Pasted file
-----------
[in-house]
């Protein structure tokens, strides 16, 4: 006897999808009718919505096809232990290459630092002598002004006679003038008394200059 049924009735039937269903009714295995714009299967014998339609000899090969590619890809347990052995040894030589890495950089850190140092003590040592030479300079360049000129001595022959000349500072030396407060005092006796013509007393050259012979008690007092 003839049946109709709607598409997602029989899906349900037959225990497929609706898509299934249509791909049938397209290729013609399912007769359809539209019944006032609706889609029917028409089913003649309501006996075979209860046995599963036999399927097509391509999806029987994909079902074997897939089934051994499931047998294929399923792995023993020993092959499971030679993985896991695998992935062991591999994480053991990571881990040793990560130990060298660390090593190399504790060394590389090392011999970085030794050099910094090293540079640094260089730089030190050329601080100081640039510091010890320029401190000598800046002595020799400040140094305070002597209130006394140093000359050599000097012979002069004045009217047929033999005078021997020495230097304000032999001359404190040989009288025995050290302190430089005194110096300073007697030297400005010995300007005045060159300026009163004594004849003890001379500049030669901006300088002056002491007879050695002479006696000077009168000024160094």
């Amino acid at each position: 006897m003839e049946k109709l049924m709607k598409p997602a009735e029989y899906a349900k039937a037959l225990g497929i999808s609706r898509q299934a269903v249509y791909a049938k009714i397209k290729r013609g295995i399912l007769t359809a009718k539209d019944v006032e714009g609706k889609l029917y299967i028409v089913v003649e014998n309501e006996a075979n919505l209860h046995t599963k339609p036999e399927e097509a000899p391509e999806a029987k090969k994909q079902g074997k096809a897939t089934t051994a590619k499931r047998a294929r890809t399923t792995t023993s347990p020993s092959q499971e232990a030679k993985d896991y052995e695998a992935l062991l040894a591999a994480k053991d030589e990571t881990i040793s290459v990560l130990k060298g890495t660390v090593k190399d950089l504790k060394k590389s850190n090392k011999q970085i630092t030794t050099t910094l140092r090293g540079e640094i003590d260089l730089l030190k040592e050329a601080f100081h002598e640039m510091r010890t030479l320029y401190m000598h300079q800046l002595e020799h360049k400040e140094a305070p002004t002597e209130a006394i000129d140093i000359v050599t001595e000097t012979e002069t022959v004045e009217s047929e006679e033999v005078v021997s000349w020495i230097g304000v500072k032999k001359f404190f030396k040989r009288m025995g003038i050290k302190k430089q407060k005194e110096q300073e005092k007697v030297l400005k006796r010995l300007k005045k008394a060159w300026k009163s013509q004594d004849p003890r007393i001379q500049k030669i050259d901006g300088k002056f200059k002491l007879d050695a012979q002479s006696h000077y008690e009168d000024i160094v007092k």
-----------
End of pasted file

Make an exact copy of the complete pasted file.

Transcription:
[in-house]
């Protein structure tokens, strides 16, 4: 006897999808009718919505096809232990290459630092002598002004006679003038008394200059 049924009735039937269903009714295995714009299967014998339609000899090969590619890809347990052995040894030589890495950089850190140092003590040592030479300079360049000129001595022959000349500072030396407060005092006796013509007393050259012979008690007092 003839049946109709709607598409997602029989899906349900037959225990497929609706898509299934249509791909049938397209290729013609399912007769359809539209019944006032609706889609029917028409089913003649309501006996075979209860046995599963036999399927097509391509999806029987994909079902074997897939089934051994499931047998294929399923792995023993020993092959499971030679993985896991695998992935062991591999994480053991990571881990040793990560130990060298660390090593190399504790060394590389090392011999970085030794050099910094090293540079640094260089730089030190050329601080100081640039510091010890320029401190000598800046002595020799400040140094305070002597209130006394140093000359050599000097012979002069004045009217047929033999005078021997020495230097304000032999001359404190040989009288025995050290302190430089005194110096300073007697030297400005010995300007005045060159300026009163004594004849003890001379500049030669901006300088002056002491007879050695002479006696000077009168000024160094």
């Amino acid at each position: 006897m003839e049946k109709l049924m709607k598409p997602a009735e029989y899906a349900k039937a037959l225990g497929i999808s609706r898509q299934a269903v249509y791909a049938k009714i397209k290729r013609g295995i399912l007769t359809a009718k539209d019944v006032e714009g609706k889609l029917y299967i028409v089913v003649e014998n309501e006996a075979n919505l209860h046995t599963k339609p036999e399927e097509a000899p391509e999806a029987k090969k994909q079902g074997k096809a897939t089934t051994a590619k499931r047998a294929r890809t399923t792995t023993s347990p020993s092959q499971e232990a030679k993985d896991y052995e695998a992935l062991l040894a591999a994480k053991d030589e990571t881990i040793s290459v990560l130990k060298g890495t660390v090593k190399d950089l504790k060394k590389s850190n090392k011999q970085i630092t030794t050099t910094l140092r090293g540079e640094i003590d260089l730089l030190k040592e050329a601080f100081h002598e640039m510091r010890t030479l320029y401190m000598h300079q800046l002595e020799h360049k400040e140094a305070p002004t002597e209130a006394i000129d140093i000359v050599t001595e000097t012979e002069t022959v004045e009217s047929e006679e033999v005078v021997s000349w020495i230097g304000v500072k032999k001359f404190f030396k040989r009288m025995g003038i050290k302190k430089q407060k005194e110096q300073e005092k007697v030297l400005k006796r010995l300007k005045k008394a060159w300026k009163s013509q004594d004849p003890r007393i001379q500049k030669i050259d901006g300088k002056f200059k002491l007879d050695a012979q002479s006696h000077y008690e009168d000024i160094v007092k």